Wednesday, March 7, 2018

Giraffe's Gilly (aka circus wagon)

Hi everyone, Ann here today, sharing an inspired vintage circus wagon with you.
I was recently fortunate enough to see The Greatest Showman at the theatre. Wow, I was completely in awe of the incredible sets and costumes, and most amazing music. I found myself wondering how I could alter one of my Gypsy Soul Laser Cut boxes into a vintage circus wagon; as a multitude of fabulous visions from the film were playing through my head, I could not wait to get started.

I began with the ATC Shrine Box. This box arrives flat and contains five pieces. It is easiest to figure out how the pieces fit together before adhering paper or any adhesive. This box will form the cart portion of the wagon. The cart will sit on four 1" Wheels
Using a quick grab tacky glue, I assemble the box and set it aside. While it is drying, I consider papers for the exterior and interior of the piece that will be rich in color and convey the circus theme I have in mind. I select a red and white striped paper for the interior.  I cut an eight inch long strip of paper that equals the interior height of the box. I measure the interior of the box from left to right for depth and width and mark those measurements on the strip of paper. It is always best to measure twice and cut once, so I double check that I have the correct measurements and then cut the strip the appropriate length. I score the strip at 7/8" from each end to wrap the interior.
I envision a wagon that transports circus animals from city to city. This type of wagon requires a caged opening.  The front/caged side of the wagon will have a decorative opening for the cage to attach to. I first cut a piece of red Distress cardstock that covers the entire opening. Using a Tim Holtz Sizzix labels die, I center it where I would like the opening to be and run it through the die cutting machine. A modified Tim Holtz Gothic Gate die cut will create the cage. This cage piece is covered with embossing ink and coated with Emerald Creek charred gold embossing powder and heat set.

All of the remaining exterior sides of the box are painted with Distress Paint in fired brick and candied apple. Once the red coat has completely dried, I apply  Distress Paint in walnut stain and black soot with a stiff dry brush to create  a time worn patina.  This process is also used to paint the wheel housings. The interior ceiling of the wagon is painted with a coat of antique linen and the floor is painted with a mixture of antique linen and walnut stain. The floor will be covered later with a thin layer of straw pieces.
After the paint has completely dried, I adhere the paper to the interior. I add a metallic remnant rub in each upper corner. I resize a piece of Tim Holtz "traveler" ephemera, and add details with a gold gelly roll pen. This is inked around the edges and adhered to the back wall. Once the interior is complete, the caged panel frame is applied to the open face of the box. Ideology stars are added in each upper corner and a fussy cut CIRCUS banner is attached to the topmost center.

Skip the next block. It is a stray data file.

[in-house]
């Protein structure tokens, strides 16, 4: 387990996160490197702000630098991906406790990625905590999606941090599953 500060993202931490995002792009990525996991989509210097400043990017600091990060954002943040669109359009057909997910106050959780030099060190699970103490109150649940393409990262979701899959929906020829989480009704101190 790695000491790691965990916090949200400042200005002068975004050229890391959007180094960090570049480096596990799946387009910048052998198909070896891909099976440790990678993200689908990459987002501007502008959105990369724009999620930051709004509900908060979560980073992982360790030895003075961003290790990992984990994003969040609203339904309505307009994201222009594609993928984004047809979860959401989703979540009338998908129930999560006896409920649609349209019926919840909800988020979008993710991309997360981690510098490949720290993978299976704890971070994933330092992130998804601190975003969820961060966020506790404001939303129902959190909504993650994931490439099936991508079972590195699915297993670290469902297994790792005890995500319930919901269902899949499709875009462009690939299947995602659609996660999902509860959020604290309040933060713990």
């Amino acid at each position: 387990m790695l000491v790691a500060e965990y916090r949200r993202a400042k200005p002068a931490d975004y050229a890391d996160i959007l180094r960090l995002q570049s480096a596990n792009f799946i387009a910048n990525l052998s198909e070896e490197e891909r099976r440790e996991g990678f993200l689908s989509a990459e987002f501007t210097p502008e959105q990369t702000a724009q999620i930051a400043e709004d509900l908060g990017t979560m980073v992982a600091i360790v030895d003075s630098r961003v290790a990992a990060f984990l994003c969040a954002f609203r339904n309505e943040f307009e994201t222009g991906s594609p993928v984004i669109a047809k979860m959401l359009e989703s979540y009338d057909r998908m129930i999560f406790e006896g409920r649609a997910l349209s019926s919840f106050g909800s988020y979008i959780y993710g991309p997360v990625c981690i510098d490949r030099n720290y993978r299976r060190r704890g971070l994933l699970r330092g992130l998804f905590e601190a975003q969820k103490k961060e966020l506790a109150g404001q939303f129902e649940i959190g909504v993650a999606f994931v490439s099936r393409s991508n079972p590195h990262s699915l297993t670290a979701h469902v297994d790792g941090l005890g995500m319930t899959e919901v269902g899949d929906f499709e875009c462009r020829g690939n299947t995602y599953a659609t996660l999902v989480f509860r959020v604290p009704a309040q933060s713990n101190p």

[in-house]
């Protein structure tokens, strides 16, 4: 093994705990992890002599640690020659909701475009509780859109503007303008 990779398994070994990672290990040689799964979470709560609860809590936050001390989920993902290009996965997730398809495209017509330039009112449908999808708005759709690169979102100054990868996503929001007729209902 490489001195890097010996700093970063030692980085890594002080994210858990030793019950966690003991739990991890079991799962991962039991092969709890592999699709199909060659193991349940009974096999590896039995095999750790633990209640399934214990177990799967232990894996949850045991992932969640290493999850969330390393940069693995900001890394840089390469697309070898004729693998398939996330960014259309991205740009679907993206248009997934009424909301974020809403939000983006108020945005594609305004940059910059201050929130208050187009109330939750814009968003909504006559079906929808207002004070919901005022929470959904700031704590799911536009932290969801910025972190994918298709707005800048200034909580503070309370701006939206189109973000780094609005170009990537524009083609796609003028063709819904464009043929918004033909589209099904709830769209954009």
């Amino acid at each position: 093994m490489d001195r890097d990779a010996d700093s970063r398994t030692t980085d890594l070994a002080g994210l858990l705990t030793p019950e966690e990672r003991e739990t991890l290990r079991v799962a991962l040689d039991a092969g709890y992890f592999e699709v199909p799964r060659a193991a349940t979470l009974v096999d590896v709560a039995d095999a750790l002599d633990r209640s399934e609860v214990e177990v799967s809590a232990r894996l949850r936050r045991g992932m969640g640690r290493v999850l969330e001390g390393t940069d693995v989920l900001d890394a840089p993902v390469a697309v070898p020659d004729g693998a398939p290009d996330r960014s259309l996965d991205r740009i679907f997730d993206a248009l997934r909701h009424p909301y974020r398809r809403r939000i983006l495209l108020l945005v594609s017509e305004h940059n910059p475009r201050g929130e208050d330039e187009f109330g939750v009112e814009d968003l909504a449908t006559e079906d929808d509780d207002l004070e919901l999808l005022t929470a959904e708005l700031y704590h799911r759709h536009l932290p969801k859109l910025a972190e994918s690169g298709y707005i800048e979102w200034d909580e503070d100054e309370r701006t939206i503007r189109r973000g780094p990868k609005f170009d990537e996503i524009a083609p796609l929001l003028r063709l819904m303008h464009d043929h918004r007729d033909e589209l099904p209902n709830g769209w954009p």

When attaching the wheels to the wagon, I want the wheels to be situated apart from the housing. To do this I place a very small wooden bead between the wheel and the housing with hot glue. A brass nail serves as an axle to align and hold all the pieces together and another wooden bead is located on the inside of the housing. After assembling all four wheels and housings, I attach them to each side of the wagon.
The back side of the wagon is covered with circus posters. I searched for images of vintage circus signs and resized them to be a compatible scale for the wagon. Once they were printed, I cut them out, distressed the edges with ink, crumpled them, and rolled the corners to make them look authentic. I arranged the pieces to create a desirable layout and adhered them to the box.  I also added a pennant banner punched from Tim Holtz paper and strung on jute string.
 My wagon would not be complete without an occupant. I found wonderfully vintage circus giraffe and elephant images that I fussy cut. The giraffe stands inside his gilly, eager to arrive at the next destination.

Thanks so much for visiting the blog today,
I hope you experience something that inspires you to create.

Gypsy Soul Laser Cuts used:
ATC Shrine Box
Wheels 1 inch Fancy


  1. Ann! You are truly a like-minded soul. I just love creating vintage circus things and I love giraffes! You nailed it with this piece. You captured the essence of vintage circus--from the stripes to the worn posters. Kudos!

    1. Thank you Betsy! Your comment really made my day, I loved making this piece.